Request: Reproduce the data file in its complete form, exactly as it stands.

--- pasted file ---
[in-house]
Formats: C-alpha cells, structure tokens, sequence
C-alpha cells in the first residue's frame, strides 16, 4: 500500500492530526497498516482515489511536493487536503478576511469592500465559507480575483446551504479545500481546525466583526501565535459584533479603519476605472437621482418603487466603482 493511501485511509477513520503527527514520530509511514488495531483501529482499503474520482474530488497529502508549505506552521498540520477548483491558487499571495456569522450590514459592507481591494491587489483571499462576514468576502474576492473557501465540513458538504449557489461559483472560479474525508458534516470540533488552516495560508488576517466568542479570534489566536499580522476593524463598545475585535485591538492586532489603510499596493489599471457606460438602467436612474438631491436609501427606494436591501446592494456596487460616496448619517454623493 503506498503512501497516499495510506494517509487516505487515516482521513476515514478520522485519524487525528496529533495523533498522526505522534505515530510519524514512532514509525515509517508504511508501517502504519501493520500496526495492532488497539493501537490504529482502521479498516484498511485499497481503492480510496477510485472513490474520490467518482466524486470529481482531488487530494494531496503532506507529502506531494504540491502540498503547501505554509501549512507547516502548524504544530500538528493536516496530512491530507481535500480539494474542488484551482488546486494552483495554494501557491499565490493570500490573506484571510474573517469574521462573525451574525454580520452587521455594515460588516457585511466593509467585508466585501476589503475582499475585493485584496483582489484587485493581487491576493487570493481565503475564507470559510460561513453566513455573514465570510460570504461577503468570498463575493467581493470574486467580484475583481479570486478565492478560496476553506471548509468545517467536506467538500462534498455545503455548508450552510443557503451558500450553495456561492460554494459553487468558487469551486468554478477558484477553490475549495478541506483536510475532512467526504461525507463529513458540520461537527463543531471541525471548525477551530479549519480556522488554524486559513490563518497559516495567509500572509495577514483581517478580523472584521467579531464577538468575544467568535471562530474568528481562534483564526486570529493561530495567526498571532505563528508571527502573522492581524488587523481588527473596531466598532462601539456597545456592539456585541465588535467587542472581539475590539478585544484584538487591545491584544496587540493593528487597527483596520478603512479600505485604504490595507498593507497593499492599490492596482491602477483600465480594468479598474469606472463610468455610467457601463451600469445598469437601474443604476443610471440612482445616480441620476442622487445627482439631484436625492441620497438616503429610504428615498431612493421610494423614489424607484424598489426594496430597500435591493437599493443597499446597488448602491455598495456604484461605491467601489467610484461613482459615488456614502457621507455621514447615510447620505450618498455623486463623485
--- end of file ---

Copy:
[in-house]
Formats: C-alpha cells, structure tokens, sequence
C-alpha cells in the first residue's frame, strides 16, 4: 500500500492530526497498516482515489511536493487536503478576511469592500465559507480575483446551504479545500481546525466583526501565535459584533479603519476605472437621482418603487466603482 493511501485511509477513520503527527514520530509511514488495531483501529482499503474520482474530488497529502508549505506552521498540520477548483491558487499571495456569522450590514459592507481591494491587489483571499462576514468576502474576492473557501465540513458538504449557489461559483472560479474525508458534516470540533488552516495560508488576517466568542479570534489566536499580522476593524463598545475585535485591538492586532489603510499596493489599471457606460438602467436612474438631491436609501427606494436591501446592494456596487460616496448619517454623493 503506498503512501497516499495510506494517509487516505487515516482521513476515514478520522485519524487525528496529533495523533498522526505522534505515530510519524514512532514509525515509517508504511508501517502504519501493520500496526495492532488497539493501537490504529482502521479498516484498511485499497481503492480510496477510485472513490474520490467518482466524486470529481482531488487530494494531496503532506507529502506531494504540491502540498503547501505554509501549512507547516502548524504544530500538528493536516496530512491530507481535500480539494474542488484551482488546486494552483495554494501557491499565490493570500490573506484571510474573517469574521462573525451574525454580520452587521455594515460588516457585511466593509467585508466585501476589503475582499475585493485584496483582489484587485493581487491576493487570493481565503475564507470559510460561513453566513455573514465570510460570504461577503468570498463575493467581493470574486467580484475583481479570486478565492478560496476553506471548509468545517467536506467538500462534498455545503455548508450552510443557503451558500450553495456561492460554494459553487468558487469551486468554478477558484477553490475549495478541506483536510475532512467526504461525507463529513458540520461537527463543531471541525471548525477551530479549519480556522488554524486559513490563518497559516495567509500572509495577514483581517478580523472584521467579531464577538468575544467568535471562530474568528481562534483564526486570529493561530495567526498571532505563528508571527502573522492581524488587523481588527473596531466598532462601539456597545456592539456585541465588535467587542472581539475590539478585544484584538487591545491584544496587540493593528487597527483596520478603512479600505485604504490595507498593507497593499492599490492596482491602477483600465480594468479598474469606472463610468455610467457601463451600469445598469437601474443604476443610471440612482445616480441620476442622487445627482439631484436625492441620497438616503429610504428615498431612493421610494423614489424607484424598489426594496430597500435591493437599493443597499446597488448602491455598495456604484461605491467601489467610484461613482459615488456614502457621507455621514447615510447620505450618498455623486463623485